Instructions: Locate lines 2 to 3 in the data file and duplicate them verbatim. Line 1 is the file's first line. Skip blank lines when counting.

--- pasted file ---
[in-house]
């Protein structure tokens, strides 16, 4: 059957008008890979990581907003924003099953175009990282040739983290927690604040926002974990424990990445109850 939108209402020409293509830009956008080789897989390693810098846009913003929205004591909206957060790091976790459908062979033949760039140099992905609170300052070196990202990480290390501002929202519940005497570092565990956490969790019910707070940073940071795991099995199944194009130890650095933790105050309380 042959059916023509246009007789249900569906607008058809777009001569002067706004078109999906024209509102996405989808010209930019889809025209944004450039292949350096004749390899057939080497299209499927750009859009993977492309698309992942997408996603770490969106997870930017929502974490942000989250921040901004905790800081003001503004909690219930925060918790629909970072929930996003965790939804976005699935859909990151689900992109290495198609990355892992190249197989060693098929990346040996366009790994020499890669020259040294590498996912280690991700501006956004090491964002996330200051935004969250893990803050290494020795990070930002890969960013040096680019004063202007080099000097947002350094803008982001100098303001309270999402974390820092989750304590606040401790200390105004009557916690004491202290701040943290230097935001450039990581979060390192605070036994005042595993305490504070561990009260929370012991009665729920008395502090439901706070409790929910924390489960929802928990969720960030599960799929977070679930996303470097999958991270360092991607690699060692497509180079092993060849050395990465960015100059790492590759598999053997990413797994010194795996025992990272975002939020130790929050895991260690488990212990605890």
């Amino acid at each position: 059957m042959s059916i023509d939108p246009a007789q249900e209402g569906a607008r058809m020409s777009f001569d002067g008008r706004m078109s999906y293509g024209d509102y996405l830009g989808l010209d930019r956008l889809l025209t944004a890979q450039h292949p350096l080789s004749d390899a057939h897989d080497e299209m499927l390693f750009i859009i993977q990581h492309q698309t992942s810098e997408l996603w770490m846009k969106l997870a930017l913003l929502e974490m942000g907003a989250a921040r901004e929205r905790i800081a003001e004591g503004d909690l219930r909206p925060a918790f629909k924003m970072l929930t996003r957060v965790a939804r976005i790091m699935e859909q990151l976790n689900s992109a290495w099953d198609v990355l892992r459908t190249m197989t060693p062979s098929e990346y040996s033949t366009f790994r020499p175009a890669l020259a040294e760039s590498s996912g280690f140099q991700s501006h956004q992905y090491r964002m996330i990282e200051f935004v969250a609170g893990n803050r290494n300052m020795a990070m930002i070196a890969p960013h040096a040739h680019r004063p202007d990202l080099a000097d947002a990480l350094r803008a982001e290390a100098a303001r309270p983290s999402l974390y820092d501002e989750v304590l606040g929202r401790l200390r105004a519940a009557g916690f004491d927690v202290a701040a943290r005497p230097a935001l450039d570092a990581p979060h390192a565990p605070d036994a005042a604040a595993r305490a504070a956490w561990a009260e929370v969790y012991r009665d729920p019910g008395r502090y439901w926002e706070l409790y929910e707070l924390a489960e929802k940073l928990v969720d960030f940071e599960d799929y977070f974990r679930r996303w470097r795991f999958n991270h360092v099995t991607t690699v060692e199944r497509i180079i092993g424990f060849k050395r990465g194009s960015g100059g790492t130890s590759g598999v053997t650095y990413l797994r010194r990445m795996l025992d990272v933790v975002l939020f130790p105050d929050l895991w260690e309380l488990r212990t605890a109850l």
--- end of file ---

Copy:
């Protein structure tokens, strides 16, 4: 059957008008890979990581907003924003099953175009990282040739983290927690604040926002974990424990990445109850 939108209402020409293509830009956008080789897989390693810098846009913003929205004591909206957060790091976790459908062979033949760039140099992905609170300052070196990202990480290390501002929202519940005497570092565990956490969790019910707070940073940071795991099995199944194009130890650095933790105050309380 042959059916023509246009007789249900569906607008058809777009001569002067706004078109999906024209509102996405989808010209930019889809025209944004450039292949350096004749390899057939080497299209499927750009859009993977492309698309992942997408996603770490969106997870930017929502974490942000989250921040901004905790800081003001503004909690219930925060918790629909970072929930996003965790939804976005699935859909990151689900992109290495198609990355892992190249197989060693098929990346040996366009790994020499890669020259040294590498996912280690991700501006956004090491964002996330200051935004969250893990803050290494020795990070930002890969960013040096680019004063202007080099000097947002350094803008982001100098303001309270999402974390820092989750304590606040401790200390105004009557916690004491202290701040943290230097935001450039990581979060390192605070036994005042595993305490504070561990009260929370012991009665729920008395502090439901706070409790929910924390489960929802928990969720960030599960799929977070679930996303470097999958991270360092991607690699060692497509180079092993060849050395990465960015100059790492590759598999053997990413797994010194795996025992990272975002939020130790929050895991260690488990212990605890």
């Amino acid at each position: 059957m042959s059916i023509d939108p246009a007789q249900e209402g569906a607008r058809m020409s777009f001569d002067g008008r706004m078109s999906y293509g024209d509102y996405l830009g989808l010209d930019r956008l889809l025209t944004a890979q450039h292949p350096l080789s004749d390899a057939h897989d080497e299209m499927l390693f750009i859009i993977q990581h492309q698309t992942s810098e997408l996603w770490m846009k969106l997870a930017l913003l929502e974490m942000g907003a989250a921040r901004e929205r905790i800081a003001e004591g503004d909690l219930r909206p925060a918790f629909k924003m970072l929930t996003r957060v965790a939804r976005i790091m699935e859909q990151l976790n689900s992109a290495w099953d198609v990355l892992r459908t190249m197989t060693p062979s098929e990346y040996s033949t366009f790994r020499p175009a890669l020259a040294e760039s590498s996912g280690f140099q991700s501006h956004q992905y090491r964002m996330i990282e200051f935004v969250a609170g893990n803050r290494n300052m020795a990070m930002i070196a890969p960013h040096a040739h680019r004063p202007d990202l080099a000097d947002a990480l350094r803008a982001e290390a100098a303001r309270p983290s999402l974390y820092d501002e989750v304590l606040g929202r401790l200390r105004a519940a009557g916690f004491d927690v202290a701040a943290r005497p230097a935001l450039d570092a990581p979060h390192a565990p605070d036994a005042a604040a595993r305490a504070a956490w561990a009260e929370v969790y012991r009665d729920p019910g008395r502090y439901w926002e706070l409790y929910e707070l924390a489960e929802k940073l928990v969720d960030f940071e599960d799929y977070f974990r679930r996303w470097r795991f999958n991270h360092v099995t991607t690699v060692e199944r497509i180079i092993g424990f060849k050395r990465g194009s960015g100059g790492t130890s590759g598999v053997t650095y990413l797994r010194r990445m795996l025992d990272v933790v975002l939020f130790p105050d929050l895991w260690e309380l488990r212990t605890a109850l």